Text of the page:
MADE IN ITALY – Review by Lana Wilson-Combs

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Liam Neeson, best known as the tough guy with the “special set of skills” in actioners like Taken, Run All Night and Non-Stop, shows a softer and more compassionate side in his latest movie Made in Italy.

Directed and written by actor James D’Arcy (Avengers: Endgame and Dunkirk), Made in Italy is a slow moving, yet gripping drama set in beautiful Tuscany, Italy.

Neeson plays a well-known London artist named Robert who tries to reconnect with his estranged 25-year-old son Jack (Neeson’s real-life son, Michael Richardson, TV’s Big Dogs).

A family tragedy has left them miserable and they haven’t spoken to each other since Jack was a kid.

Now, Jack is forced to reach out to his father when Jack’s wife Raffaella (Helena Antonio, Sunburn) tells him that not only is she selling the British art gallery he’s been managing so well, but that she’s also ready to finalize their divorce.

She gives Jack one month to come up with his portion of the money. Jack and his dad own the family house in Tuscany and Robert had been planning to sell it. When they return to their old stomping ground, Jack is stunned to see that the house he grew up in and had so many wonderful memories, is completely rundown. He’s mad that his father just let the place go.

They’ll need the Property Brothers, Chip and Joanna Gaines and a whole lot of divine intervention before they can get this place on the market and turn-key ready. The clock is ticking.

Despite its appearance, the house still has plenty of character according their local real estate agent Kate (Lindsay Duncan, Gifted). Plus, it’s all about location and Tuscany is one of the most beautiful places on the planet. Then again, Kate might say anything just to get in good and next to Robert. She really does give them some sound advice about the place and before long some local handymen who have admired the house for years jump in and help with the renovations.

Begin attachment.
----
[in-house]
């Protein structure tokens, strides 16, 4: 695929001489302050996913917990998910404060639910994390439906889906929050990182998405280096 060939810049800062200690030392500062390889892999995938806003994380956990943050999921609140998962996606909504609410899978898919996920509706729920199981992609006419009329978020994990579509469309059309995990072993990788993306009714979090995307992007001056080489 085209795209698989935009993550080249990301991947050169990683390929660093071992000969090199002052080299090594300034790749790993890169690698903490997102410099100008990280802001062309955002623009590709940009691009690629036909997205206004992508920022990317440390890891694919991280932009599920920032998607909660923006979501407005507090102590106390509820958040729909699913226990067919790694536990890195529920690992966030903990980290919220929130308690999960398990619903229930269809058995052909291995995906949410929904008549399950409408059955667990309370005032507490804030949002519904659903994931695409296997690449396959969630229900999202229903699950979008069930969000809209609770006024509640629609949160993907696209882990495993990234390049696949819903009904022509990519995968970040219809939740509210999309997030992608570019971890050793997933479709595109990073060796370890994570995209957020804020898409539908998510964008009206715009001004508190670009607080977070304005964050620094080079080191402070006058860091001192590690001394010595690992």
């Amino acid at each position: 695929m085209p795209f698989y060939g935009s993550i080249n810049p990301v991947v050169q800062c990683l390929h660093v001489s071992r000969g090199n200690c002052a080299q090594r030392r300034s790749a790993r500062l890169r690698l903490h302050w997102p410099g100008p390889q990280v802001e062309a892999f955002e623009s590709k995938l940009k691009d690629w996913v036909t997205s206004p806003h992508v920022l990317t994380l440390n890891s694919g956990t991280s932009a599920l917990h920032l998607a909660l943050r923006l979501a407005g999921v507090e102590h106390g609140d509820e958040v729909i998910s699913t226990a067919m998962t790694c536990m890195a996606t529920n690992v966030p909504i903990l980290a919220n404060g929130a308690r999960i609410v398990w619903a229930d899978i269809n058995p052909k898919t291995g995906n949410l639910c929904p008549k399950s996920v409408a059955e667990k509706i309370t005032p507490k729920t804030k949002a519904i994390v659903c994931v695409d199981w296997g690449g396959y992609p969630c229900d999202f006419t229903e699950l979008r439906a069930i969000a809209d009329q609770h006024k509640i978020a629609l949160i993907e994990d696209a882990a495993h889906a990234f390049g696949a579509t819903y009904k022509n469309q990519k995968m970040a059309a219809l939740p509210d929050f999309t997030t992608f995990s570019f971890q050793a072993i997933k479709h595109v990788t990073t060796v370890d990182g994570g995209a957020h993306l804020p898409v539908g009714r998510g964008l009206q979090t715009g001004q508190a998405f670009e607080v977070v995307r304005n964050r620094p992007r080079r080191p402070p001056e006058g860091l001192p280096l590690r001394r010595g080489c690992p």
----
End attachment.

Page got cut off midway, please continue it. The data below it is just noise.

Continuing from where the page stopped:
Meanwhile, Jack’s anger toward his father subsides a bit when he meets restaurant owner and chef Natalia (Valeria Bilello, TV’s Curon). Although Natalia proves to be a calming force for Jack, she also has a young daughter and her husband is still in the picture which leaves Jack in limbo again.

As Jack and Robert work to paint and restore the house, they slowly begin to honestly and tearfully opens up and talk about the pain and anguish that has consumed them for so many years. It helps and begins to mend their relationship.

Made in Italy is a thoughtful father and son movie. It’s good to see Neeson step away from all the wild, action stuff. Fans don’t need to worry though. Neeson will be back to his old ways busting things up again in his upcoming movie Honest Thief. Until then, Made in Italy is a nice departure.

Made in Italy is available on VOD starting Aug. 7.

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Lana Wilson-Combs

Lana Wilson-Combs has more than 20 years experience as a journalist. She graduated from San Francisco State University with a Bachelor's of Arts Degree in Radio/Television, but began her career as a sports writer in the Bay Area at the Oakland Post newspaper before becoming a movie critic and entertainment writer. She is the founder of and on-air movie critic for KFBK Radio Station in Sacramento, California where she currently resides.